The neurotransmitter glutamate facilitates neuronal signalling at excitatory synapses. Glutamate is released from the presynaptic membrane into the synaptic cleft. Across the synaptic cleft glutamate binds to both ion channels and metabotropic glutamate receptors at the postsynapse, which expedite downstream signalling in the neuron. The postsynaptic density, a highly specialized matrix, which is attached to the postsynaptic membrane, controls this downstream signalling. The postsynaptic density also resets the synapse after each synaptic firing. It is composed of numerous proteins including a family of Discs large associated protein 1, 2, 3 and 4 (DLGAP1-4) that act as scaffold proteins in the postsynaptic density. They link the glutamate receptors in the postsynaptic membrane to other glutamate receptors, to signalling proteins and to components of the cytoskeleton. With the central localisation in the postsynapse, the DLGAP family seems to play a vital role in synaptic scaling by regulating the turnover of both ionotropic and metabotropic glutamate receptors in response to synaptic activity. DLGAP family has been directly linked to a variety of psychological and neurological disorders. In this review we focus on the direct and indirect role of DLGAP family on schizophrenia as well as other brain diseases.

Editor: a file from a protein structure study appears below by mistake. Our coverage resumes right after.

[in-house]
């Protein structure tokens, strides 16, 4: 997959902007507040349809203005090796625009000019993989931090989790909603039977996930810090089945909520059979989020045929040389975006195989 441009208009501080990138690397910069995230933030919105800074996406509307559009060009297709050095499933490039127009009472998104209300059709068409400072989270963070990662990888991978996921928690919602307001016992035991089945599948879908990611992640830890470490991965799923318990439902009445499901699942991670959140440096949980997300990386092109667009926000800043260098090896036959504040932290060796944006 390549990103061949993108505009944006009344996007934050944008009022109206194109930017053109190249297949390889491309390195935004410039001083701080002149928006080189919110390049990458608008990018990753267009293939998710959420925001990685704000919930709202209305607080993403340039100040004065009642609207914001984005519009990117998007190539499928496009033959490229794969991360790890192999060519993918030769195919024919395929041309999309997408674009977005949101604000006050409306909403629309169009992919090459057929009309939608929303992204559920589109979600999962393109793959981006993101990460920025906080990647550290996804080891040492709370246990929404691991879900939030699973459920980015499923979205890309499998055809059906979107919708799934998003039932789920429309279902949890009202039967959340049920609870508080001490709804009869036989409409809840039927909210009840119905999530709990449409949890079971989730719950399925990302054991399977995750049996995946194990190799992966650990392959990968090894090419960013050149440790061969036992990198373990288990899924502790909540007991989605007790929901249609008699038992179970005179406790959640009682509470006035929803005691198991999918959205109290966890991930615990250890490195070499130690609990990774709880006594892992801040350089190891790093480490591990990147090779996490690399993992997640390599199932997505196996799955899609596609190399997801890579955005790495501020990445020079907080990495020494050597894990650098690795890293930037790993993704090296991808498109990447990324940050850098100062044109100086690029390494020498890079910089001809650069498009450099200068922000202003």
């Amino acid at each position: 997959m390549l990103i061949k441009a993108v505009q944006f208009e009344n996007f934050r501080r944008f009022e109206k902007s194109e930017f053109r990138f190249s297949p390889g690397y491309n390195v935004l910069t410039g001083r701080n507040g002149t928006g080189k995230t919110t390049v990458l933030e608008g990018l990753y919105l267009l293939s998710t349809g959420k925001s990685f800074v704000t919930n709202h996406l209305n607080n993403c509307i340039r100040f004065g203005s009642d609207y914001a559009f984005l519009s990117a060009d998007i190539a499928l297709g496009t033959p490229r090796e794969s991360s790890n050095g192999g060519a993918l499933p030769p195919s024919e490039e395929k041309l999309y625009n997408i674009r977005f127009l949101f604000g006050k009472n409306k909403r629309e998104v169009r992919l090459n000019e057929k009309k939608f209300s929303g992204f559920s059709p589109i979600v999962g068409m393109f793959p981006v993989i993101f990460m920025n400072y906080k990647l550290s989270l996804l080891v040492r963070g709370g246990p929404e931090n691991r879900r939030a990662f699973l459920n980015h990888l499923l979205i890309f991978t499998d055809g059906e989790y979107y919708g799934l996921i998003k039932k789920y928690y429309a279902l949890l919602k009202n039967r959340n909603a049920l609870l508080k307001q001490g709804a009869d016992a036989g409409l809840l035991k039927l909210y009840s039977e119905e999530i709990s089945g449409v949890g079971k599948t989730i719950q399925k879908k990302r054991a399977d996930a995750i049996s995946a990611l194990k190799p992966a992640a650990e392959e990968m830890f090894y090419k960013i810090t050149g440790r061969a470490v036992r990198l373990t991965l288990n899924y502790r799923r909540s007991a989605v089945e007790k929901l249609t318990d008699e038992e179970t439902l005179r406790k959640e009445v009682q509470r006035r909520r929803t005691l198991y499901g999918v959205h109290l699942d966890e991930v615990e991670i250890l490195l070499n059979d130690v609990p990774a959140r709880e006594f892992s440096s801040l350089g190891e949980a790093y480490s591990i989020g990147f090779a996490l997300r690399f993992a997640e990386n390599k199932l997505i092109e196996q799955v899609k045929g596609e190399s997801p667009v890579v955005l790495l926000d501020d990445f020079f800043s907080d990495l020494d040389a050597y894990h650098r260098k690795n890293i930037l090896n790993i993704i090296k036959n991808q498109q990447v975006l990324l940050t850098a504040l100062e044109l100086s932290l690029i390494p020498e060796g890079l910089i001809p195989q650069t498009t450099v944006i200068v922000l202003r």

Keywords: DLGAP1; DLGAP2; DLGAP3; DLGAP4; GKAP; PSD; SAPAP; Scaffold proteins; Schizophrenia; Synaptic scaling.